In order to help keep the game going, death is mostly temporary. Each character has an Infection attribute, which is the number of times you can die and rise again. But while you are dead, you experience The Gravemind – a personalized haunted house designed around your character. It is the reason that Storyteller Donaldson exhorts you to, “Run out there”.

“If you’re, ‘I want full hands on! I want gore pouring on me! I want somebody to sponge-bath me in the blood!’? Yeah, we’ll do it. You know, we have people who are specifically trained in that, and have a team devoted towards making sure that if you die, you are going to have the best experience,” Donaldson says.

Once you run out of Infection respawns, though, he explains, “you actually rise as living dead, you rise as a zombie, and you get to attack the town with a horde of zombies based around your character.”

One woman I spoke to is twenty-three years old. Her character’s name is Holliday. She told me, “I live down by Miami. So I’ve got a long drive.” When asked to describe her life in the real world, she said, “I’m a student, a mom, I have an internship. And I also volunteer a lot.”

How did you come to Gatorland, Holliday? “I’m a little bit different. A lot of people came here because they had friends that did it. I didn’t know a single person when I came here. I found it online. I found it online, I contacted our new player Marshal, Eric Hamilton. I asked him a bunch of questions, and I just came out here and loved it.”

She’d had almost no gaming experience before, except for being bored by tabletop RPGs a few times. But Dystopia Rising enchanted her right away. “This is my fifth game in Gatorland. And I’ve also traveled to two other games. In Indiana, which is the Fields of Iron game, and the Pennsyltucky game, which is in Pennsylvania.”

When asked why she keeps coming back, she does not grope for words. “I love the people, and I love their characters. I enjoy all the fun I get to have. It’s a great escape…I get to run around and pretend like it’s the end of the world, and watch people kill zombies. Why wouldn’t I want to come?”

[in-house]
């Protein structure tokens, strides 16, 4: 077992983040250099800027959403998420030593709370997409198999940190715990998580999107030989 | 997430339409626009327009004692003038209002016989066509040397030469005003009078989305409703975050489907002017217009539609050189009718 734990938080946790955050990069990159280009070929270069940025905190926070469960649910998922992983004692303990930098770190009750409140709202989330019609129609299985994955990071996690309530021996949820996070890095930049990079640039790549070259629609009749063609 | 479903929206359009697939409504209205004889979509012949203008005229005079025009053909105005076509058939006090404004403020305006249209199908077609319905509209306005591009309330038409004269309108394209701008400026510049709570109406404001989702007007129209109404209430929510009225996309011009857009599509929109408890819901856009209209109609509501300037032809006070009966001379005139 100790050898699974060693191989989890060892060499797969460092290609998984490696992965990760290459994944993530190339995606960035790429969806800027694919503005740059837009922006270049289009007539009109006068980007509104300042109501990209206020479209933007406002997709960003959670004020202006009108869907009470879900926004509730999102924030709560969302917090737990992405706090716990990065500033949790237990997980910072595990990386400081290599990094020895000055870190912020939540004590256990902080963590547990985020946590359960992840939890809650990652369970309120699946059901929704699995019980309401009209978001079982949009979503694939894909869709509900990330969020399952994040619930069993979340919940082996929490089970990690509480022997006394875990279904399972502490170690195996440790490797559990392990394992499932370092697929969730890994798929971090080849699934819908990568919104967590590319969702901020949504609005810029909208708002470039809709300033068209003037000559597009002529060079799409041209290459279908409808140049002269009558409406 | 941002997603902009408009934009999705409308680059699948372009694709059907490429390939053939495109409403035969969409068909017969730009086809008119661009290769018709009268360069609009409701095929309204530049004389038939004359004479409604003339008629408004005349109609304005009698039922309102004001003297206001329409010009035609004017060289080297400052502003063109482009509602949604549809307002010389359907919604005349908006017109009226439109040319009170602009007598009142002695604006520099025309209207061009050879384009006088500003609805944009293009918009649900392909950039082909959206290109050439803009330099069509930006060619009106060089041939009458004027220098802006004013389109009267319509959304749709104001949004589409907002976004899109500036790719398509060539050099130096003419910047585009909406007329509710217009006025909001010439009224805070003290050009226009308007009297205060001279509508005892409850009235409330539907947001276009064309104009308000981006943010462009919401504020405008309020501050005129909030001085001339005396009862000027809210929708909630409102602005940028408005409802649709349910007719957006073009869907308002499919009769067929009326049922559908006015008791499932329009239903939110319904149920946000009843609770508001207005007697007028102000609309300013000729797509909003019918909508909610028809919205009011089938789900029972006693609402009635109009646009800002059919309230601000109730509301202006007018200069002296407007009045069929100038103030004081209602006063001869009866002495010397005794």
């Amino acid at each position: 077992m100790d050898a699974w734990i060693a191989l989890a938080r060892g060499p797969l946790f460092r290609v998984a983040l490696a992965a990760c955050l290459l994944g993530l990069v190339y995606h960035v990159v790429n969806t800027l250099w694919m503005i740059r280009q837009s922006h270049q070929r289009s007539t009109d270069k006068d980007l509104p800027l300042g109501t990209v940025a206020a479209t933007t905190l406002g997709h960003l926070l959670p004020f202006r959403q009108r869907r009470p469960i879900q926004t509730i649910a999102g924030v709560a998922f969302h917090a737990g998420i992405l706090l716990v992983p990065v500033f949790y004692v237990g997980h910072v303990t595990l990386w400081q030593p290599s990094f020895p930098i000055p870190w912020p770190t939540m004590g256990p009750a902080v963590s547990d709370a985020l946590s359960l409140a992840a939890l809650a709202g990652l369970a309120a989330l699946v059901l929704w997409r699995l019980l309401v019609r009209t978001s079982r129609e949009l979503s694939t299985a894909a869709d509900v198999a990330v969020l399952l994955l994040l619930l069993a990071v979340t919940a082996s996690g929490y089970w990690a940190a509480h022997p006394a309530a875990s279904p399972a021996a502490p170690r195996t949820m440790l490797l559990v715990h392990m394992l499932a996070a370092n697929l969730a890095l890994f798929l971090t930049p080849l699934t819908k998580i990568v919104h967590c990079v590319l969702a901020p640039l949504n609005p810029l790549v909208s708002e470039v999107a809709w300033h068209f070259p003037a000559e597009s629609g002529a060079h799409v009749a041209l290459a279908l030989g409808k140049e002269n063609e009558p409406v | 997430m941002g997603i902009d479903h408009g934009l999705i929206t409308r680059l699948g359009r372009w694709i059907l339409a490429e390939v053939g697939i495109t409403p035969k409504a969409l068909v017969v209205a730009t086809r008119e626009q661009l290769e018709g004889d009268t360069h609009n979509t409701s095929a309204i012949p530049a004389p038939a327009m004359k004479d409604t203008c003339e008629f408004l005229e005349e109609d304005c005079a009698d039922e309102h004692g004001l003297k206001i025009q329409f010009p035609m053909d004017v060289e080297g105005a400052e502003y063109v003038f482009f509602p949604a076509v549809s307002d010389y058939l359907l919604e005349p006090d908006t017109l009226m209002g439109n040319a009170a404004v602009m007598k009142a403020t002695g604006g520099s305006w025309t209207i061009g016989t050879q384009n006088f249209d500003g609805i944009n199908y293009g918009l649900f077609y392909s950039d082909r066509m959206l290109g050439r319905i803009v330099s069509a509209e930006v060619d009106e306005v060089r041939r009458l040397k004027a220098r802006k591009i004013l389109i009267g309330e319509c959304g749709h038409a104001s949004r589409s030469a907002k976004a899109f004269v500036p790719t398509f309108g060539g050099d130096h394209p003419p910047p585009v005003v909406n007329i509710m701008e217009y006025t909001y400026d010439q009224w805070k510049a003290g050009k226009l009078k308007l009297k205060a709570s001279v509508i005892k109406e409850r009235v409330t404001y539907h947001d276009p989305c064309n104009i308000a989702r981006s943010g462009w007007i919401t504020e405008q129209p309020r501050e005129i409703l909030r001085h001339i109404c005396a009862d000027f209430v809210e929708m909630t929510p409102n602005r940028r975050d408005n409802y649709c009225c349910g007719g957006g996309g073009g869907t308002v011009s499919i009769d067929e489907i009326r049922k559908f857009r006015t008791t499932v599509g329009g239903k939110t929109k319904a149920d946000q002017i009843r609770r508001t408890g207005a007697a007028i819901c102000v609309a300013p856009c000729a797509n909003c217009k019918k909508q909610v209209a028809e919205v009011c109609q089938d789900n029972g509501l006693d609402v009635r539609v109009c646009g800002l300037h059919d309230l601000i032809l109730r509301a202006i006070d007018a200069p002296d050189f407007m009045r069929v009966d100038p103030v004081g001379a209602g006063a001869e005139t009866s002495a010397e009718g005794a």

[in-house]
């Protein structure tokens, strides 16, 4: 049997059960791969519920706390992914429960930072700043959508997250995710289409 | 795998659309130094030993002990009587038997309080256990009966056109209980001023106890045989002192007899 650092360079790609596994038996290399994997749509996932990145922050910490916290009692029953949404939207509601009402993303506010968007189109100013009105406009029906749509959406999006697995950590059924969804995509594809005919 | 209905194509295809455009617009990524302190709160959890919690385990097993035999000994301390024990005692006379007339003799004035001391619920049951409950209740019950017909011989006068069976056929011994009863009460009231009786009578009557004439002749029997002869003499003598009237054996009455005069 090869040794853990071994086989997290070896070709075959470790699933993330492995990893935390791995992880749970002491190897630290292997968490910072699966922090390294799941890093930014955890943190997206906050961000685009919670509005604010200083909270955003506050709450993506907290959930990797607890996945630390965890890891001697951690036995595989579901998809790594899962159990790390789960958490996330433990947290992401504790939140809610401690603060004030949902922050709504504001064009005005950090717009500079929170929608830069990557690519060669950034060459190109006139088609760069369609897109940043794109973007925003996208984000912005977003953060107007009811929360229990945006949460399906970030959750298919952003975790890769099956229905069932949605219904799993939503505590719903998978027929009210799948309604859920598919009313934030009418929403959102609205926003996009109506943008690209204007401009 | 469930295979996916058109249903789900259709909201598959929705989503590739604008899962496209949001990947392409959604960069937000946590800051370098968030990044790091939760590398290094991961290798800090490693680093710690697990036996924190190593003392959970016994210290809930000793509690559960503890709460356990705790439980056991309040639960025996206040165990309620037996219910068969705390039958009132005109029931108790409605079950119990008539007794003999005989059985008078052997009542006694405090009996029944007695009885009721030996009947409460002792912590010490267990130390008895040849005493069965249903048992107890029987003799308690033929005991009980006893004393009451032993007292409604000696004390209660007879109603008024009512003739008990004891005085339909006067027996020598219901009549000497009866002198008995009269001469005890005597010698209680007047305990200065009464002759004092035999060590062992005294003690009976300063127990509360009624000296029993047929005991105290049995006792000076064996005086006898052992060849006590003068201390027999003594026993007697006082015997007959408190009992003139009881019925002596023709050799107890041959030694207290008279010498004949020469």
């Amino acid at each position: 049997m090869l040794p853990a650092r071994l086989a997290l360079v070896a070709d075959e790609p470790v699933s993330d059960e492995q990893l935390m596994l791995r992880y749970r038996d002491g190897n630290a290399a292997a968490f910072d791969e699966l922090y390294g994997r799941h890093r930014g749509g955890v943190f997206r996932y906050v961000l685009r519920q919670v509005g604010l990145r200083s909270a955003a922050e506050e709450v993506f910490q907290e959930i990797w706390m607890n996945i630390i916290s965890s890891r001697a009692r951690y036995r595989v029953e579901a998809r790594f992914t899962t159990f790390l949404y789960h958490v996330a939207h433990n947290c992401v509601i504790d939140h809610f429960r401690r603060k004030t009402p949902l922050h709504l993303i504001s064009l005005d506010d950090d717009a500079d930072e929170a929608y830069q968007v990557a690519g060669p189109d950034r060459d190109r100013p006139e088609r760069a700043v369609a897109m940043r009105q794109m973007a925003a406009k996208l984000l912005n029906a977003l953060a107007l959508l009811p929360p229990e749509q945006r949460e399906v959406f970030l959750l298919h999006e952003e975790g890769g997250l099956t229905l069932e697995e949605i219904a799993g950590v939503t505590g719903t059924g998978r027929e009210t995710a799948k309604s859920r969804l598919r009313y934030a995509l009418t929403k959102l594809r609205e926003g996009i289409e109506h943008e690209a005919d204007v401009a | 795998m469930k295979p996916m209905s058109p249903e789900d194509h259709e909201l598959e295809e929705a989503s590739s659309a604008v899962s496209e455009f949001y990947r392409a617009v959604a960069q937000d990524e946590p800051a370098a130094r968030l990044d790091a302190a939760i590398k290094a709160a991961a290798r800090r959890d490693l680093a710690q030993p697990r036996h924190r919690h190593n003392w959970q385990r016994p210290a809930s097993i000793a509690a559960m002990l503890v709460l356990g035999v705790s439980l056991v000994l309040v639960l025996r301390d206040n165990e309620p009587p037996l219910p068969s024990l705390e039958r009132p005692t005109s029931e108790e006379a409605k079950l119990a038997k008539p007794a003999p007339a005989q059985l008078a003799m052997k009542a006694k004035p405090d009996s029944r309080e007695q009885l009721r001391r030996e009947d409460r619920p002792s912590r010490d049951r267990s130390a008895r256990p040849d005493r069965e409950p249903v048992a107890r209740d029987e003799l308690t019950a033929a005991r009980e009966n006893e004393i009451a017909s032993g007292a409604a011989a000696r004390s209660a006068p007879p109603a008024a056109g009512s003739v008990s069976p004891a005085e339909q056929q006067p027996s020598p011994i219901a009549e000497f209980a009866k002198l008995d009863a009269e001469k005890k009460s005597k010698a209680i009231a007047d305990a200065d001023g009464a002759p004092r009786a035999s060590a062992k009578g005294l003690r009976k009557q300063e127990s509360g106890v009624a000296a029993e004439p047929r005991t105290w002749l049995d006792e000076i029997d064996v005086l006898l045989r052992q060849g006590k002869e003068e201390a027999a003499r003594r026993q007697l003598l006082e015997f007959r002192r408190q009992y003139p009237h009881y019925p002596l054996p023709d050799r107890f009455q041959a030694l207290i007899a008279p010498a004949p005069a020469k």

To new players, she would say, “It’s definitely worth it. I love everyone that works here. They do an amazing job, game and game again. The whole entire network, now international, is amazing. And I haven’t met a single person I haven’t liked. And I’ve always had fun…even when I’ve been diseased for eight hours, locked in a room.”

If you talk with a Dystopian about their game, you are going to talk with them about their tribe.

Laura DeLucio Gross was there for the first time. Thirty-eight years old, she was born outside of Chicagoland, but now lives in Gainesville. Describing herself, she says, “I’m an independent student. I’ve been an independent student since high school. I took some college and stuff. But I do air conditioning, and I also am customer service for a citrus shipper here in Florida.”

When asked why she chose to attend DR, she said, “I have a strong interest in the whole zombie look of things. I think that the core society, our communities, are going to be basically our backbone of what’s going to save us in case anything happens.” We talked about our shared opinion that too few people are prepared for emergencies, whether that be a hurricane, home invasion, or civilization being perforated with atomic bombs and overrun by Zeds.

She expresses a keen interest in the workings of small communities under stress. “I think it’s interesting how it displays itself when people are given free rein, and the rules are changed in a way that is more conducive to individuality.”

In the midst of her first DR experience, she said, “So far, I am really intrigued. I like the characters, I like how, um, the backstory? How they definitely put a lot of thought into their literature. So it’s kind of easy to either jump in, and join as a walk-on, and it’s also easy to get the gist of it online. And everyone is extremely helpful. This is probably the most supportive community that I have been a part of.”

By Saturday morning, Ms Gross had already banded together with some other newcomers to form their own faction in the frontier settlement, and her daughter is planning to join her there in an upcoming game. She’s making her own community already.

Some players at rest.

Some players at rest.

Other players.

Other players.

Some more players.

Some more players.

Author: Brian Downes View all posts by
Brian Downes is a writer who lives in Orlando, Florida. His novel, The Berlin Fraternity, about a man who hunts vampires for the Third Reich, is available on the Kindle and through He enjoys pen and paper roleplaying games and geek culture. He clearly remembers waiting for The Empire Strikes Back to hit theaters, and vindicate his opinion that of course Vader was not Luke's father. You can't trust Vader's word!